Decentralise postgraduate medical education in West Africa – Akufo-Addo

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Prez Wacp
Prez Wacp

President Nana Addo Dankwa Akufo-Addo has tasked the West African College of Physicians (WACP) to initiate measures to decentralize post-graduate medical education in West Africa to boost the number of specialists in the region.

He said that consideration would shore up the dearth of specialists required to provide high quality health for the people of the region, as well as address the issue of brain drain of doctors from West Africa.

The President made the charge on Monday when he opened the 46th Annual General Scientific Meeting (AGSM) of the WACP at the University of Ghana, Legon, near Accra.

The AGSM which is being held under the theme: “Health and Wellbeing Amidst a Prolonged Pandemic: Implications for Physicians and Patients,” would deliberate on health and health related matters affecting the region during the COVID-19 pandemic.

The conference will reflect on the lessons learned during the pandemic from various specialties, explore patient perspectives, discuss health system-level challenges and policy implications, and examine the role of telehealth in medical practice and education.

President Akufo-Addo told the gathering that doctors produced by the College remained the toast of most advanced countries, attesting to the quality of post- graduate doctors who got trained by WACP.

“I cannot ask you to lower your standards, but is it possible to train more and possibly expand your sub-specialty training to cover more areas such as intensive care doctors?

The President noted that the centralized nature of the training required doctors to move from the districts and regions to the few teaching hospitals, many of whom had to struggle with accommodation, separation from their families and in some instances, relocation of their whole families.

“This has been a huge disservice ridding the regions and districts of trained doctors and specialists and worsening the already huge disparity in the rural urban distribution of doctors.

“It is my plea that as you deliberate on these implications, that you fashion out ways to decentralize training of medical doctors, not only at the undergraduate level, but also at the post-graduate level,” he urged.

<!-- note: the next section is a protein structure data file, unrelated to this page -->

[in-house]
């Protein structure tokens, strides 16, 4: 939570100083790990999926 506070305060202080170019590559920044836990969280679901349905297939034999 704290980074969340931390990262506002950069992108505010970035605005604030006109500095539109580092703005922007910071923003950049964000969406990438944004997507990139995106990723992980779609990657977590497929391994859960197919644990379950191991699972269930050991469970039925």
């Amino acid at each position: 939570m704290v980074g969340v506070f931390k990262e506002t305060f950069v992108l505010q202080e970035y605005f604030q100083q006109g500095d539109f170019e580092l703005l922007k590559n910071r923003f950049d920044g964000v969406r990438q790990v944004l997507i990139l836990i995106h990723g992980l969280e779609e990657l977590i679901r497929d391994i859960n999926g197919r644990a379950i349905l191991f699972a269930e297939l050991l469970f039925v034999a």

Applauding the immense support West Africa’s medical fraternity rendered pre and post COVID-19, President Akufo-Addo said it was time for frank discussions to consolidate the lesson learnt from the pandemic.

With the world still striving to unravel the true effects of the COVID-19 pandemic, he said no one needed to be told to about what it had done to the global economy, whilst research was still ongoing to find out the long-term effect of the virus on the huma body.

“The time has come for us to begin the consolidation of the lessons laid bare by COVID-19,” he said.

The President stated that the most obvious awakening from the pandemic was the need for Africa to command her pride of place in vaccine production.

He reiterated his administration’s commitment to seeing to the success of the pan-African initiative for domestic vaccine manufacturing in Ghana.

To that end, he indicated that Ghana was working closely with the private sector and other African partners to become a vaccine manufacturing hub in Africa for Africans.

“Our goal is to produce domestically vaccines by the first quarter of 2024,” he said.

The President was later conferred with an honorary fellowship of the College for his sterling leadership and the measures he put in place to deal with the threat of the COVID-19 both in Ghana and in the region.

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